Once a popular mainstay of "yakiniku" barbecue restaurants, raw beef liver will be taken off menus starting July 1, prompted by last year's outbreak of deadly food poisoning cases at a now-closed low-cost restaurant chain.
The health ministry on June 12 ordered a ban on raw beef liver in restaurants, over the objections of grilled meat restaurants and a major meat cooperative association.
The ministry also instructed yakinuku restaurants serving raw beef liver to direct customers to heat the dish properly at the table before consuming it. In addition, meat shops must instruct customers to heat raw beef liver when selling it.
A health ministry panel on June 12 endorsed the ban, which will be put in place by changing standards of the Food Sanitation Act. The panel judged at present, the safety of beef liver cannot be ensured in ways other than heating.
Violators could face up to a two-year prison term or a fine of up to 2 million yen ($25,100).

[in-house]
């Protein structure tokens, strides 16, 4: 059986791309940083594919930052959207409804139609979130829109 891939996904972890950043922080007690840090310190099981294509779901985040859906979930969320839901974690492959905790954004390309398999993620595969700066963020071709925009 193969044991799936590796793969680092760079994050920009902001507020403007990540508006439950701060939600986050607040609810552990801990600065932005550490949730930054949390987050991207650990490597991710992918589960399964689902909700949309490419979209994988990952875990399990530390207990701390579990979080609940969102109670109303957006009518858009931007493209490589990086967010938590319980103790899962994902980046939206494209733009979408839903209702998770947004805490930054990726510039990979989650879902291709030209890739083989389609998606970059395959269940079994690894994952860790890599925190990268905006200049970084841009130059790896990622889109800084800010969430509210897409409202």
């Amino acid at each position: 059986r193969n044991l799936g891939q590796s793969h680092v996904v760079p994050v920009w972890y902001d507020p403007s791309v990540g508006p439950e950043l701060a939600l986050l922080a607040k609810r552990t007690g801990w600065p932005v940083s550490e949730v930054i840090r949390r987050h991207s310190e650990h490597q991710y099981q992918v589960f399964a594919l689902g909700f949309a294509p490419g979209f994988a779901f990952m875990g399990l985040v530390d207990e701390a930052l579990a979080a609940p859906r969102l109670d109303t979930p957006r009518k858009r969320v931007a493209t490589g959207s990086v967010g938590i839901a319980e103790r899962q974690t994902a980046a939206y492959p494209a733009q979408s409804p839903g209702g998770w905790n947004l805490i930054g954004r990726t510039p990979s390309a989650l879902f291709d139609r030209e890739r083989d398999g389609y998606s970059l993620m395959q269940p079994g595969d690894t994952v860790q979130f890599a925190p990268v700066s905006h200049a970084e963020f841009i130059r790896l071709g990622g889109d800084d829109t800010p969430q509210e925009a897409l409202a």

The All Japan Meat Industry Co-operative Associations and the All Japan Yakiniku Association (a group of grilled meat restaurants) opposed the ban, saying proper preparation of the dishes is the responsibility of each establishment.
The ministry found that enterohemorrhagic E. coli, which causes serious cases of food poisoning and includes the deadly O-157 bacterium, could enter the body through raw liver. It decided that there is no way to guarantee the complete removal of such bacteria, even if the meat is fresh and hygienic steps taken, to allow customers to safely consume raw beef liver.
Heating the entire inside of the meat for 30 minutes or more at 63 degrees or 1 minute or more at 75 degrees will be recommended.
Once a person is infected with O-157, the patient could die after developing serious kidney disease or encephalopathy. And because the strain is highly contagious, secondary infection is feared.
In last year's food poisoning outbreak in Toyama and in three other prefectures, more than 180 people displayed symptoms after eating a raw beef dish at the Yakiniku Sakaya Ebisu chain restaurants. One person in Fukui Prefecture and four people in Toyama Prefecture died, and the operator of the chain later went bankrupt amid the negative publicity.
The cases involved "yukhoe," a Korean spiced ground beef dish served raw. The outbreak forced the ministry to review standards for handling uncooked meat. Raw beef liver emerged from that review as a priority because it has caused more food poisoning cases than raw ground beef.
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